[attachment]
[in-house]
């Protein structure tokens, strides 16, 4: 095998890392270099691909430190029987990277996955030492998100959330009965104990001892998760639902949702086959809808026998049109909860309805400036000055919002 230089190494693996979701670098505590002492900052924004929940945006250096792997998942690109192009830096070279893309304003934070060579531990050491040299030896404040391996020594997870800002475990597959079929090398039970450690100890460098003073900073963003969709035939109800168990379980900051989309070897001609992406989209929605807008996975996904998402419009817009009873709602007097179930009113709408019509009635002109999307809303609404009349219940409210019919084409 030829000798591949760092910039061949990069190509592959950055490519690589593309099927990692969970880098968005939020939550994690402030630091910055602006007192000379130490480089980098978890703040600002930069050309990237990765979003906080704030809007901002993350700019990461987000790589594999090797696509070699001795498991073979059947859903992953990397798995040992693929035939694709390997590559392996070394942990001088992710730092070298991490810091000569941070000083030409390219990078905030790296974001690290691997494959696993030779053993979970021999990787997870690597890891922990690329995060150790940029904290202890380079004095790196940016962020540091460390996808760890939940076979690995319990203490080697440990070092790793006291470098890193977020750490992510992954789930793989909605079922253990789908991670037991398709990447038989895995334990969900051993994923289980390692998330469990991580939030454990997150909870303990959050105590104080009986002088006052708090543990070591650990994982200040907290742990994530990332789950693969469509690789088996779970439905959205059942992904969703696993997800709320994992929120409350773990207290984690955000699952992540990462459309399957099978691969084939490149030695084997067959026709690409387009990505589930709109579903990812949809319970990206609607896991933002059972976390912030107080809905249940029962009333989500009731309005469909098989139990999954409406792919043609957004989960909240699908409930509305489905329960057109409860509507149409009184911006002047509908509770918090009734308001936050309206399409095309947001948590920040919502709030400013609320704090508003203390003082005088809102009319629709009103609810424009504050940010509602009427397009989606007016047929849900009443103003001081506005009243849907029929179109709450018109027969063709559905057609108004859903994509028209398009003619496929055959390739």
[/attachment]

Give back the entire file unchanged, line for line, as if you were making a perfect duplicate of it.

[in-house]
């Protein structure tokens, strides 16, 4: 095998890392270099691909430190029987990277996955030492998100959330009965104990001892998760639902949702086959809808026998049109909860309805400036000055919002 230089190494693996979701670098505590002492900052924004929940945006250096792997998942690109192009830096070279893309304003934070060579531990050491040299030896404040391996020594997870800002475990597959079929090398039970450690100890460098003073900073963003969709035939109800168990379980900051989309070897001609992406989209929605807008996975996904998402419009817009009873709602007097179930009113709408019509009635002109999307809303609404009349219940409210019919084409 030829000798591949760092910039061949990069190509592959950055490519690589593309099927990692969970880098968005939020939550994690402030630091910055602006007192000379130490480089980098978890703040600002930069050309990237990765979003906080704030809007901002993350700019990461987000790589594999090797696509070699001795498991073979059947859903992953990397798995040992693929035939694709390997590559392996070394942990001088992710730092070298991490810091000569941070000083030409390219990078905030790296974001690290691997494959696993030779053993979970021999990787997870690597890891922990690329995060150790940029904290202890380079004095790196940016962020540091460390996808760890939940076979690995319990203490080697440990070092790793006291470098890193977020750490992510992954789930793989909605079922253990789908991670037991398709990447038989895995334990969900051993994923289980390692998330469990991580939030454990997150909870303990959050105590104080009986002088006052708090543990070591650990994982200040907290742990994530990332789950693969469509690789088996779970439905959205059942992904969703696993997800709320994992929120409350773990207290984690955000699952992540990462459309399957099978691969084939490149030695084997067959026709690409387009990505589930709109579903990812949809319970990206609607896991933002059972976390912030107080809905249940029962009333989500009731309005469909098989139990999954409406792919043609957004989960909240699908409930509305489905329960057109409860509507149409009184911006002047509908509770918090009734308001936050309206399409095309947001948590920040919502709030400013609320704090508003203390003082005088809102009319629709009103609810424009504050940010509602009427397009989606007016047929849900009443103003001081506005009243849907029929179109709450018109027969063709559905057609108004859903994509028209398009003619496929055959390739």